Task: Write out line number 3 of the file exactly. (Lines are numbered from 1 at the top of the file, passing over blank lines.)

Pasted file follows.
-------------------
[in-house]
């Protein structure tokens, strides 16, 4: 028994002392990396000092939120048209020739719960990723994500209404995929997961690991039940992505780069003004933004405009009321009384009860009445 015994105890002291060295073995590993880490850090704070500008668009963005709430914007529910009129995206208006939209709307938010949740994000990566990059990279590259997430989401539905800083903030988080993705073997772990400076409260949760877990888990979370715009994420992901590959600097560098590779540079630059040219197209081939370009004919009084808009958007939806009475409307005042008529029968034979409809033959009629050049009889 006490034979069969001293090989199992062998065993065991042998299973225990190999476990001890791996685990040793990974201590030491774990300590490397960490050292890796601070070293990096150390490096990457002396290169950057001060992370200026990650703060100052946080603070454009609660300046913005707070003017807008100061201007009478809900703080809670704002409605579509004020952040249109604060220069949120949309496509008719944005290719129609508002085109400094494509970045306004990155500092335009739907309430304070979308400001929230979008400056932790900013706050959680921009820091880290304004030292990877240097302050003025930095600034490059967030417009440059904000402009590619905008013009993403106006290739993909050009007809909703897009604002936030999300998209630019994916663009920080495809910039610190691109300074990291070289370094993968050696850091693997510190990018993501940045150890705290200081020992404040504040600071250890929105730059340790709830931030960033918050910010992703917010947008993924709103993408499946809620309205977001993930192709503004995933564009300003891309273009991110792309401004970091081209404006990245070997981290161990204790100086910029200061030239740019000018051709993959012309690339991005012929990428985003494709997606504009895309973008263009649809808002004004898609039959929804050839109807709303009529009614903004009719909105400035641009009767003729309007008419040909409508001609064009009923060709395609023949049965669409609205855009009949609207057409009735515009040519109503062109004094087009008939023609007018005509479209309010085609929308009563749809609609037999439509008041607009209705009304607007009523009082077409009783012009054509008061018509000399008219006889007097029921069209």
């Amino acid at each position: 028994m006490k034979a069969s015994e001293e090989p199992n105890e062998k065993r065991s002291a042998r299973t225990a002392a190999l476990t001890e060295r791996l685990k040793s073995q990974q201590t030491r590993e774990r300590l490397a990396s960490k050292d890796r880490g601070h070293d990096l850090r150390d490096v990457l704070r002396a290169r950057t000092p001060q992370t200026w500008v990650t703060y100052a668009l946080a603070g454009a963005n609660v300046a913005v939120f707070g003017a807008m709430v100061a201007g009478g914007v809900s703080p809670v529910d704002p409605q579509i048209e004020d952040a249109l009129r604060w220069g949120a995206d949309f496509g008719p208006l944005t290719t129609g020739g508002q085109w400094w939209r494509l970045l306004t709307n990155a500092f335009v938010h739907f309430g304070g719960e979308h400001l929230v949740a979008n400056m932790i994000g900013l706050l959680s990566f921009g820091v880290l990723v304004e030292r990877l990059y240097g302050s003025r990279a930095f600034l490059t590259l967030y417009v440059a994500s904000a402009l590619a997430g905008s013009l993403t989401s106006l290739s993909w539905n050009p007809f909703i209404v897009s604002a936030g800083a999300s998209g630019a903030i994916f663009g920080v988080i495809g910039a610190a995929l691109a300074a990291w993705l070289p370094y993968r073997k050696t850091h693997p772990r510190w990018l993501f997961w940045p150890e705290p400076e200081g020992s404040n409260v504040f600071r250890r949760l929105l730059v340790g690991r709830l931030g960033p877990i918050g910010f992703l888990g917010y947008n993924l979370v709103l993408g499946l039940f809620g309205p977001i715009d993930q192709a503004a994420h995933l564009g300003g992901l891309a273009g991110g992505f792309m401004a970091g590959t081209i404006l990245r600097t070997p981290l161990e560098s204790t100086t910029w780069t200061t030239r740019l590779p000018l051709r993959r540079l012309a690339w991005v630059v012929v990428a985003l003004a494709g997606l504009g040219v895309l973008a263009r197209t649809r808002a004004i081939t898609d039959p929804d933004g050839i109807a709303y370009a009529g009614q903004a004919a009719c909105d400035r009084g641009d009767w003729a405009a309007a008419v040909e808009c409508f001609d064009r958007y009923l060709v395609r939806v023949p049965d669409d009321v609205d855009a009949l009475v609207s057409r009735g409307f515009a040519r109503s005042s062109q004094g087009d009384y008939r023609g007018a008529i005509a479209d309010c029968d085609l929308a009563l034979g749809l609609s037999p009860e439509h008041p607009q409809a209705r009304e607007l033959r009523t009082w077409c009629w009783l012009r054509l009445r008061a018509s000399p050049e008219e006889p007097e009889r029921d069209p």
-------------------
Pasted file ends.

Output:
């Amino acid at each position: 028994m006490k034979a069969s015994e001293e090989p199992n105890e062998k065993r065991s002291a042998r299973t225990a002392a190999l476990t001890e060295r791996l685990k040793s073995q990974q201590t030491r590993e774990r300590l490397a990396s960490k050292d890796r880490g601070h070293d990096l850090r150390d490096v990457l704070r002396a290169r950057t000092p001060q992370t200026w500008v990650t703060y100052a668009l946080a603070g454009a963005n609660v300046a913005v939120f707070g003017a807008m709430v100061a201007g009478g914007v809900s703080p809670v529910d704002p409605q579509i048209e004020d952040a249109l009129r604060w220069g949120a995206d949309f496509g008719p208006l944005t290719t129609g020739g508002q085109w400094w939209r494509l970045l306004t709307n990155a500092f335009v938010h739907f309430g304070g719960e979308h400001l929230v949740a979008n400056m932790i994000g900013l706050l959680s990566f921009g820091v880290l990723v304004e030292r990877l990059y240097g302050s003025r990279a930095f600034l490059t590259l967030y417009v440059a994500s904000a402009l590619a997430g905008s013009l993403t989401s106006l290739s993909w539905n050009p007809f909703i209404v897009s604002a936030g800083a999300s998209g630019a903030i994916f663009g920080v988080i495809g910039a610190a995929l691109a300074a990291w993705l070289p370094y993968r073997k050696t850091h693997p772990r510190w990018l993501f997961w940045p150890e705290p400076e200081g020992s404040n409260v504040f600071r250890r949760l929105l730059v340790g690991r709830l931030g960033p877990i918050g910010f992703l888990g917010y947008n993924l979370v709103l993408g499946l039940f809620g309205p977001i715009d993930q192709a503004a994420h995933l564009g300003g992901l891309a273009g991110g992505f792309m401004a970091g590959t081209i404006l990245r600097t070997p981290l161990e560098s204790t100086t910029w780069t200061t030239r740019l590779p000018l051709r993959r540079l012309a690339w991005v630059v012929v990428a985003l003004a494709g997606l504009g040219v895309l973008a263009r197209t649809r808002a004004i081939t898609d039959p929804d933004g050839i109807a709303y370009a009529g009614q903004a004919a009719c909105d400035r009084g641009d009767w003729a405009a309007a008419v040909e808009c409508f001609d064009r958007y009923l060709v395609r939806v023949p049965d669409d009321v609205d855009a009949l009475v609207s057409r009735g409307f515009a040519r109503s005042s062109q004094g087009d009384y008939r023609g007018a008529i005509a479209d309010c029968d085609l929308a009563l034979g749809l609609s037999p009860e439509h008041p607009q409809a209705r009304e607007l033959r009523t009082w077409c009629w009783l012009r054509l009445r008061a018509s000399p050049e008219e006889p007097e009889r029921d069209p």